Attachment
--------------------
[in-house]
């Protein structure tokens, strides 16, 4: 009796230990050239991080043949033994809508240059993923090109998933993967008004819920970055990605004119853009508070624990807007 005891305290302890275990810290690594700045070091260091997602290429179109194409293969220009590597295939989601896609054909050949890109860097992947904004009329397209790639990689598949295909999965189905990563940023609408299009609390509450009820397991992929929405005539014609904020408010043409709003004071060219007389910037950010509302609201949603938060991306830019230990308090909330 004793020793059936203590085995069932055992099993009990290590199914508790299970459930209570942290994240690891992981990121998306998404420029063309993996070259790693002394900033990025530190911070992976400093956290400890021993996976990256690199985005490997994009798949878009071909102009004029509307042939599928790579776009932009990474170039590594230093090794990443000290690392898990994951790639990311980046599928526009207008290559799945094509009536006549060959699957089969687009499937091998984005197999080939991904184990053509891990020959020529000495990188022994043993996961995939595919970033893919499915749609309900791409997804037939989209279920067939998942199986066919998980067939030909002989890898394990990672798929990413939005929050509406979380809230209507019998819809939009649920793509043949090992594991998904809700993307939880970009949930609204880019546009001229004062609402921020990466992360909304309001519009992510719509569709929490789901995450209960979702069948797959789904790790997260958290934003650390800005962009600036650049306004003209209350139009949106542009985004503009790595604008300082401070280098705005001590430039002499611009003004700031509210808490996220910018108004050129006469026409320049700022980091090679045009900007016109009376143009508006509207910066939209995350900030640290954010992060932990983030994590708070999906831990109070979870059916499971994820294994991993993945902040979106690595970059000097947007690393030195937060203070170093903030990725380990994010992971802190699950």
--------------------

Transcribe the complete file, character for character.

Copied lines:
[in-house]
């Protein structure tokens, strides 16, 4: 009796230990050239991080043949033994809508240059993923090109998933993967008004819920970055990605004119853009508070624990807007 005891305290302890275990810290690594700045070091260091997602290429179109194409293969220009590597295939989601896609054909050949890109860097992947904004009329397209790639990689598949295909999965189905990563940023609408299009609390509450009820397991992929929405005539014609904020408010043409709003004071060219007389910037950010509302609201949603938060991306830019230990308090909330 004793020793059936203590085995069932055992099993009990290590199914508790299970459930209570942290994240690891992981990121998306998404420029063309993996070259790693002394900033990025530190911070992976400093956290400890021993996976990256690199985005490997994009798949878009071909102009004029509307042939599928790579776009932009990474170039590594230093090794990443000290690392898990994951790639990311980046599928526009207008290559799945094509009536006549060959699957089969687009499937091998984005197999080939991904184990053509891990020959020529000495990188022994043993996961995939595919970033893919499915749609309900791409997804037939989209279920067939998942199986066919998980067939030909002989890898394990990672798929990413939005929050509406979380809230209507019998819809939009649920793509043949090992594991998904809700993307939880970009949930609204880019546009001229004062609402921020990466992360909304309001519009992510719509569709929490789901995450209960979702069948797959789904790790997260958290934003650390800005962009600036650049306004003209209350139009949106542009985004503009790595604008300082401070280098705005001590430039002499611009003004700031509210808490996220910018108004050129006469026409320049700022980091090679045009900007016109009376143009508006509207910066939209995350900030640290954010992060932990983030994590708070999906831990109070979870059916499971994820294994991993993945902040979106690595970059000097947007690393030195937060203070170093903030990725380990994010992971802190699950």